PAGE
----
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How to order a coffee in any Spanish region
Thursday, October 7, 2021 @ 7:39 PM

PRACTICALLY every expat or regular visitor can remember their first words in Spanish. They may not be the first you were taught, or learned from a self-teaching course pack, but the ones that most stuck in your head, or the first sentence you were able to pronounce without hesitating.

There's more to coffee than coffee - and most of Spain's regions have their own types, and their own vocabulary (photo: Pinterest)

Often, it would have been something completely pointless – no doubt at least one vegetarian will tell you their first words were, Una hamburguesa, por favor ('A hamburger, please'), or a person who never drives, ¿Se puede aparcar aquí? ('Can you park here?')

Most will remember, forever, a minimum of one occasion where their mispronunciation or incorrect vocabulary raised a laugh and left them red-faced, but that's good: Whenever anyone starts to learn a language, their biggest fear is making themselves look silly, but given that absolutely everyone who is fluent in a non-native tongue has, indeed, made themselves look silly in the past, you can reassure those new to it, and tell them it will always be a quirky anecdote they can dine out on later and, for that reason, they should be grateful for the opportunity of creating them for another day in the future.

In practice, most expats will probably say their first words in Spanish were much more run-of-the-mill. Me llamo X, being one ('My name is X', or literally, 'I call myself X') or Vivo en [insert location], to reveal where they live. Quite often, the first time you spoke in public would be when you order a drink from a café to chill out after the journey to Spain: Una cerveza, por favor ('A beer, please'), or a café con leche ('coffee with milk').

Later, you might have found out there were other types of coffee you preferred, such as a café solo (similar to an espresso), a cortado (like a macchiato, or short cup half-and-half very strong filter coffee and steamed milk).

But one thing most of us would agree on is that, however alien the language once sounded to you, there was a time when all of us were confident that, if nothing else, and even if we never drink it, we were capable of ordering a coffee in Spain.

Until we started travelling around the country and realising we probably couldn't. 

Who knew that a café bombón (short cup with half filter coffee and half condensed milk) would be a café biberón in Catalunya? What do you say when you're in the Comunidad Valenciana and they ask you if you want it del tiempo

For info, that one is a coffee like any other, the one you've just ordered, but with a glass full of ice on the side. Pour your drink into it, and your caffeine fix becomes a summer refresher.

Or you can just say, , and take the glass of ice and then use it for the bottle of water in your handbag.


In this southern coastal region, where a caña (half-pint or third-of-a-litre glass of beer) is actually a tubo (because it tends to come in a tube-shaped glass), and where some bars still, even today, give you a free tapa or saucer-sized snack with your drink – usually unsolicited, making it twice as welcome – the coffee vocabulary culture has evolved to such an extend it needs its own dictionary.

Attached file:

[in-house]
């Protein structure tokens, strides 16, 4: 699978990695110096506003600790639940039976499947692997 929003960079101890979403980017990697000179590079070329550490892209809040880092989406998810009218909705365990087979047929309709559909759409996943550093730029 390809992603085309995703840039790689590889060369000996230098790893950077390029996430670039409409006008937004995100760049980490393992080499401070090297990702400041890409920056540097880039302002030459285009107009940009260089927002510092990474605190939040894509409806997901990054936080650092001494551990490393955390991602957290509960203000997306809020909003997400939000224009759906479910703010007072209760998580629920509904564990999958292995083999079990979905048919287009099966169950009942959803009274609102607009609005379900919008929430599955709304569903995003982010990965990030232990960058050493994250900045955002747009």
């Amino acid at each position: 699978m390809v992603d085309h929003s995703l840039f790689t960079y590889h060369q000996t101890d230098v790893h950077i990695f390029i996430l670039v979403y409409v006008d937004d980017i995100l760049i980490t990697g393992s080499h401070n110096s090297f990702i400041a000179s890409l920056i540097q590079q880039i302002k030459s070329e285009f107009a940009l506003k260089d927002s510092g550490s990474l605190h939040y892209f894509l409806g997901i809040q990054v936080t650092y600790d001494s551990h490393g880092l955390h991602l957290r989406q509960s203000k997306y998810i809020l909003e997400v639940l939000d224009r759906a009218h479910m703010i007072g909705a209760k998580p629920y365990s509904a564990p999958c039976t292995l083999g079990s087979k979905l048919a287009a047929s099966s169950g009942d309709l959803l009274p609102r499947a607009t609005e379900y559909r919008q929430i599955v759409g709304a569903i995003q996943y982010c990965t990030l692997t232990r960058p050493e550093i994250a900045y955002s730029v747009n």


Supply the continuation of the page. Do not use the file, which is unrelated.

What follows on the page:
For example, if you request a café con leche, you'll probably be asked, “¿Un mitad?” ('A half?')

This is particularly the case in the province of Málaga, and is considered logical there, since a café con leche is typically half a cup of filter coffee and half a cup of steamed milk.

This picture by Café Central, of one of its most-photographed display pieces, gives you full instructions for ordering coffee if you're in Málaga

Here, also, it's common to specify the exact dimensions of the café con leche – largo means lots of coffee and not much milk, manchado means very little coffee with lots of milk (it means the same as macchiato in Italian, or 'stained', but is the opposite way around: Here, you're asking for the milk to be 'stained' with coffee), or corto, where the coffee-milk balance leans more towards the the latter than the former.

This works elsewhere in the country, too – corto de café or largo de café means, as you'd expect, 'short on the coffee' or 'long on the coffee'.

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Like 4


tonyl said:
Saturday, October 9, 2021 @ 10:02 AM

Here in Murcia, a café manchado is a coffee made with condensed milk. My wife used to work with a Spaniard from Alicante, only 80 miles away, and he used to call the same thing 'un café condensada'. (I'm fairly sure it was condensada, presumably referring to the milk, rather than condensado.)

dontknow said:
Saturday, October 9, 2021 @ 3:12 PM

I love different languages. My preference with coffee is black filter coffee. In Spain, France and Italy, one would ask for an americano. Also, if you ask in these countries for an americano sin leche/sans lait/senza latte, you will be told that an americano is always black and never served with milk. Whilst, in the UK, when you ask for an americano, you will often be asked if you want milk with it. Ain’t language grand! Thanks for this intersting blog,

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